An Israeli team hopes to send a Sefer Torah to the moon’s surface in an effort to preserve a part of Jewish culture in case of an apocalypse, Britain’s Daily Mail reported on Friday.
The Torah would travel outside Earth’s atmosphere with other Earth artifacts as part of the Google Lunar XPrize mission, a competition among private companies to send vehicles to the moon with the goal of maintaining Earth’s relics beyond a world-ending event, such as a nuclear war. The Torah would be transported in a capsule enabling it to survive on the moon for more than 10,000 years, the Daily Mail noted.
The project has been named ‘Torah on the Moon.’
The Tel Aviv-based team behind the idea is hoping to later send the Vedas (Hindu scriptures) and the I-Ching (an ancient Chinese philosophical work). Each would be transported in the same type of capsule used for the Torah.
“This is an incredible, beautiful project,” said group founder Paul Aouizerate. “These three texts are among Earth’s most ancient documents, created over 3,000 years ago. They are significant to billions of people.”
Aouizerate and his team are hoping to raise up to $20.5 million for their Torah mission.
The group’s efforts to create a capsule that can withstand the extreme temperatures on the moon may prove difficult, the Daily Mail reported. In sunlight, the lunarsurface can reach 253°F, but at night it plummets to -279°F. A previous attempt by the Ecological Society of America to make a capsule that would keep the Torah safe failed to withstand the moon’s temperature swing.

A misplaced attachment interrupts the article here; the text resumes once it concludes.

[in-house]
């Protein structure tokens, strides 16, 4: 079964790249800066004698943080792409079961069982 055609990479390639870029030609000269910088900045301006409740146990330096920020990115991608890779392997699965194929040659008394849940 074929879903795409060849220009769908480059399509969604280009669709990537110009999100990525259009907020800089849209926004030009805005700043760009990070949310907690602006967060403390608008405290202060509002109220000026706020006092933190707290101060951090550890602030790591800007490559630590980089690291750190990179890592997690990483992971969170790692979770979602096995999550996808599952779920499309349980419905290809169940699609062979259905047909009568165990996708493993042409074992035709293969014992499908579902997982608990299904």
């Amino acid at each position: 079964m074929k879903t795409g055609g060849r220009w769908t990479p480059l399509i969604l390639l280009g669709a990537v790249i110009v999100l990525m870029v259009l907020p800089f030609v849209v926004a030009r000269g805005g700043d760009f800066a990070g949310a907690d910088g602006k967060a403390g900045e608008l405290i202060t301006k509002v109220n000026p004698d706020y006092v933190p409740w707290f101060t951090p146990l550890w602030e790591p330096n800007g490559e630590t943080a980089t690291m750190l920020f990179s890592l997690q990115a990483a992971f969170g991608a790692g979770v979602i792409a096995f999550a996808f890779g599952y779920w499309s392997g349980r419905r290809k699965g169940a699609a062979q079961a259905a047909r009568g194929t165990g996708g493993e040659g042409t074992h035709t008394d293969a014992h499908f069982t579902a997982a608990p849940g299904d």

The team has yet to book a flight to the moon. It had initially intended to join a lander being built by Israel-based SpaceIL, but the partnership failed. Aouizerate and his colleagues are now calling out to the Spain-based Barcelona Moon Team to see if they will take the artifacts, but there has been no confirmation of an agreement yet.
The endeavor to preserve Earth’s culture has been considered in the past, with organizations saying humanity should create “time capsules” that will preserve Earth’s artifacts. NASA’s two Voyager spacecraft currently on their way into interstellar space each contain the Golden Record, a vinyl of various snippets of Earth life and culture, from the sounds of nature to images of humans. The collection is intended to be a lasting legacy of humanity’s place in the universe, the Daily Mail noted.
Sending sacred texts to space has been done before. NASA stirred outrage among atheists when the Apollo 8 astronauts read from Sefer Bereishis as they orbited the moon in 1968. The Apollo 15 astronauts left a bible on their lunar rover when they left the moon in July 1971.